Last week I wrote about Senator John Warner (R-VA) and his idea to re-impose the National Maximum Speed Limit and why it was such a bad idea. I have no idea how far his efforts to do so will go. But even if he tries and fails, there may be another way we will see the hated 55MPH speed limit make its return, and neither Congress or state governments will have anything to do with it. Instead it may make its reappearance as a regulation created by the Environmental Protection Agency.
What kind of nonsense is this? How is it they can be allowed to set speed limits on the nation's highways when they have no part in traffic regulations and laws? By using a back door.
That back door has to do with CO2 emissions from cars and trucks. If they slow vehicles down the amount of CO2 emissions will decrease. Never mind the fact there may be additional costs associated with the lower speed limits they have ignored, one of them being time. After all time is money and the longer it takes people or cargo to get from Point A to Point B, the more it can take its toll on the economy.
Never mind the extra cost might be minimal, there's still the idea that this course of action was decided upon by a friggin' bureaucrat rather than our duly elected representative to Congress or our state legislature. The EPA is sticking its nose in where it doesn't belong and where it has no jurisdiction. Nowhere in its charter is it stated they have control over the highways and byways or the laws and regulations governing them.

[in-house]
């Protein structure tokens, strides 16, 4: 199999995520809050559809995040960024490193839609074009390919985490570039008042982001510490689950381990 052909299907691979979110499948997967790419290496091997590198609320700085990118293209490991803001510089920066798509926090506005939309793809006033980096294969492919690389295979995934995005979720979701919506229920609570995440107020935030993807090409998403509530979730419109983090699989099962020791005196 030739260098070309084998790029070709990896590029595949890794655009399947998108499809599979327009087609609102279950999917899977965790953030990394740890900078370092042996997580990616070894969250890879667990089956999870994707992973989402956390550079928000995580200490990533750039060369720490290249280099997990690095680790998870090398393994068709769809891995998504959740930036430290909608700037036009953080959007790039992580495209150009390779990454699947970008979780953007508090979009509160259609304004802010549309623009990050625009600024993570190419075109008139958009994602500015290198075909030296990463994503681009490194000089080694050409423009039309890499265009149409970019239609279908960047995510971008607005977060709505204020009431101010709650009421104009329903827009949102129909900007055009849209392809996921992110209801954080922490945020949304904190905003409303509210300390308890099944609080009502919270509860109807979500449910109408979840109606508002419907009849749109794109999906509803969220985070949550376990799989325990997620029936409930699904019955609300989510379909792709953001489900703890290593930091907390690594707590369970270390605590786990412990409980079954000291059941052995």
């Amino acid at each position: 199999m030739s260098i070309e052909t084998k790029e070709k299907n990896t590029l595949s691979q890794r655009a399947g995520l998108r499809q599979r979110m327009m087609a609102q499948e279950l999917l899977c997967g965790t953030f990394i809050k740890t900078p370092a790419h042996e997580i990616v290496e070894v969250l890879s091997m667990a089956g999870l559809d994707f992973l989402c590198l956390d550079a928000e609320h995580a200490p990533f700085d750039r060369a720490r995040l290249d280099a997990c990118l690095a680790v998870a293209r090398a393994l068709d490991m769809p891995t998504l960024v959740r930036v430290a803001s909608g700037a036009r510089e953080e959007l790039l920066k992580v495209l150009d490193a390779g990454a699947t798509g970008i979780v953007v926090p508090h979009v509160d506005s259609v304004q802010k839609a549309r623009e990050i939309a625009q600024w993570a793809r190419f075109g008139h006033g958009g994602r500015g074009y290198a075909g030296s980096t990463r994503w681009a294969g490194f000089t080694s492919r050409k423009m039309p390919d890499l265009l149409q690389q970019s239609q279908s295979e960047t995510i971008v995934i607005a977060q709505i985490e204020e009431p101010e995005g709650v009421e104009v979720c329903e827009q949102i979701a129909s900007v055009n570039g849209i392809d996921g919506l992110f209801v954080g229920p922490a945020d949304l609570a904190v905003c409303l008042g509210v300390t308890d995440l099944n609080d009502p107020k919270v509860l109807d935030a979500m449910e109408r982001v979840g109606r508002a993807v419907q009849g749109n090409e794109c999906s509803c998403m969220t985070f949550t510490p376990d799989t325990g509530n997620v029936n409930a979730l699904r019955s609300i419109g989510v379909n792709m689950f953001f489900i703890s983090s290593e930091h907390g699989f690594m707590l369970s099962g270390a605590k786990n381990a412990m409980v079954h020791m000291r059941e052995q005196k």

If the Agency's aim is to lower CO2 emissions, would the lower speed limits apply to electric cars? Why should they be forced to drive at a lower speed if they have no emissions? (Yes, I know that ultimately they do have emissions due the the smokestack gases from fossil-fired power plants. But what if you live in an area that uses little, if any fossil fuel for power plants? Much of New Hampshire's electric power comes from nuclear and hydro, with a few coal and natural gas plants, as well as 5 biomass plants. Does that mean we'd get a pass for electric cars? Of course not.)
This proposal by the EPA is merely an end run around the legislative process, usurping the powers of Congress and the state legislatures. We should let them know in no uncertain terms to back off. Another approach is to take them to court. Yet another is to string a few of 'em up, to let them know of our displeasure. (No, we wouldn't hang them until they are dead. Just until they're mostly dead. Of course, with a bureaucrat that might be hard to do because so many of them are already mostly dead...from the neck up.)